Recognized as one of the 20th century’s most influential artists, Louis Bourgeois spent most of her life creating in obscurity.
Bourgeois is probably best known for her sculptures: massive spiders, surreal human figures and anthropomorphic shapes. She drew daily from childhood until her death at age 98, describing her practice as a means of survival, a lifelong way to manage emotional trauma and nightmares.
“Art is a guarantee of sanity,” she once stated.
Work by the renowned artist is on exhibit this summer at the Washington State University Jordan Schnitzer Museum of Art in Pullman. “Louise Bourgeois: Ode to Forgetting” focuses on prints and textile works she made in her 80s and 90s, according to a news release.
Born in France, Bourgeois studied advanced mathematics at Sorbonne University before studying art at the Ecole du Louvre. In 1938, she moved to New York where she would spend the rest of her life. She created in relative obscurity until the 1970s. In 1982, at age 70, she was accorded her first retrospective at The Museum of Modern Art in New York. On her 90th birthday in 2001, an exhibition of her work was held at the State Hermitage Museum in St. Petersburg in Russia.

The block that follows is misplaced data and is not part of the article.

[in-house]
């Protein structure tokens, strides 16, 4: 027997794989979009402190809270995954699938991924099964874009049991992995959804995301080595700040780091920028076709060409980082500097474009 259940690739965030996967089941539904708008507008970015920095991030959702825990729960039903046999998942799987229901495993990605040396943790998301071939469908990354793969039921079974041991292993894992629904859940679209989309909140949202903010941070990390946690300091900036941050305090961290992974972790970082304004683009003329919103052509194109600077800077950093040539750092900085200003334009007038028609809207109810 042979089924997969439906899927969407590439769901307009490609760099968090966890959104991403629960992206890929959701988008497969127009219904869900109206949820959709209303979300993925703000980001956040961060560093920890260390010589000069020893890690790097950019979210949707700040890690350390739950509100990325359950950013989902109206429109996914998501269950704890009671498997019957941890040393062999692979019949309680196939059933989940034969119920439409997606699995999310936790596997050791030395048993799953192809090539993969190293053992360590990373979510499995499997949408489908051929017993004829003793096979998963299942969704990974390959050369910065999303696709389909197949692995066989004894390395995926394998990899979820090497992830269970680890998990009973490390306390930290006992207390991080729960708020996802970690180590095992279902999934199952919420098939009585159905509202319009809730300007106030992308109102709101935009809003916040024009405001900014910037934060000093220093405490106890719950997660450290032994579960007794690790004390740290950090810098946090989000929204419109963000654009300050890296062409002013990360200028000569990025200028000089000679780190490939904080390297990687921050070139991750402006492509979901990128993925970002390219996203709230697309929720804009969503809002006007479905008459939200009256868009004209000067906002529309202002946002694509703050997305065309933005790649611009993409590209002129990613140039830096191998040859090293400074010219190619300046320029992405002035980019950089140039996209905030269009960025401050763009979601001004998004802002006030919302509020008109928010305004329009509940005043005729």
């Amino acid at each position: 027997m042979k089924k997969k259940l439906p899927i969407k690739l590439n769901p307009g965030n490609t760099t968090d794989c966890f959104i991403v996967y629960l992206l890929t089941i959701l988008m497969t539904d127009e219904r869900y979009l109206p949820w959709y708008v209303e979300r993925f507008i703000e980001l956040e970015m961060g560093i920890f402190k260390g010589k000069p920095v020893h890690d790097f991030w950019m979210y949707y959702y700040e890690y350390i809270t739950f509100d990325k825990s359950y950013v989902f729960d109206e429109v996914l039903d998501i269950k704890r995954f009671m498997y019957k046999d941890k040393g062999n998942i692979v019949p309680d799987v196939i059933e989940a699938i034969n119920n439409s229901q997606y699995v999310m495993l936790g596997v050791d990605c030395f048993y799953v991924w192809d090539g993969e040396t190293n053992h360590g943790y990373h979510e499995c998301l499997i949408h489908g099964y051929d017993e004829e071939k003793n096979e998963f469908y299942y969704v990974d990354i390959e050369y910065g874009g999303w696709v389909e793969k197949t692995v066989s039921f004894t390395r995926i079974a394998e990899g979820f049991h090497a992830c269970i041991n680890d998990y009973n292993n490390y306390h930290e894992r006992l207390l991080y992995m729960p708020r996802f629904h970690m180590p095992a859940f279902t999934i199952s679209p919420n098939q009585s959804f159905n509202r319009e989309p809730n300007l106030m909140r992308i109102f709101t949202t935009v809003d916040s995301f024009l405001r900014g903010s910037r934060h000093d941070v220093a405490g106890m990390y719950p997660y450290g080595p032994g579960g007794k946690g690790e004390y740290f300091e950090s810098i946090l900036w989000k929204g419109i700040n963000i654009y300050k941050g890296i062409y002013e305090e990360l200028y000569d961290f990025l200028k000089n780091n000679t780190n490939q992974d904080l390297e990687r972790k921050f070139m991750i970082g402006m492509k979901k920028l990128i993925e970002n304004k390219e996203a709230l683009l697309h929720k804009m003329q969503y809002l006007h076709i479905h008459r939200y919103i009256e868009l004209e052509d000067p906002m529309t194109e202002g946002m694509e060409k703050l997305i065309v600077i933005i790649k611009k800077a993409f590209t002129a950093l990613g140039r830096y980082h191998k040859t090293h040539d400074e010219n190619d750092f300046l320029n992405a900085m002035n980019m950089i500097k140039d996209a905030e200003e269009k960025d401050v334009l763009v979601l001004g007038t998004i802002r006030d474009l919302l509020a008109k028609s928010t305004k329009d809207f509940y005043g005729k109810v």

Bourgeois is renowned for her approach to dream imagery. While her work shares characteristics of surrealism and feminist art, she is regarded as independent of any movement, according to the release. Many of the pieces on display in Pullman incorporate fabrics and embroidery, reflecting a lifelong interest in textiles stemming from childhood, when her family was in the tapestry restoration business.
Works on exhibit are from the collections of Schnitzer and his family foundation and are on display through Aug. 10 in the Bruce/Floyd, Borth, and Smith Galleries.
IF YOU GO
WHAT: “Louise Bourgeois: Ode to Forgetting”
WHEN: Through Aug. 10
WHERE: Washington State University Jordan Schnitzer Museum of Art, Pullman
OF NOTE: The museum is closed Thursday through Sunday for the July 4 holiday. Regular gallery hours are 10 a.m. to 4 p.m. Tuesday through Saturday.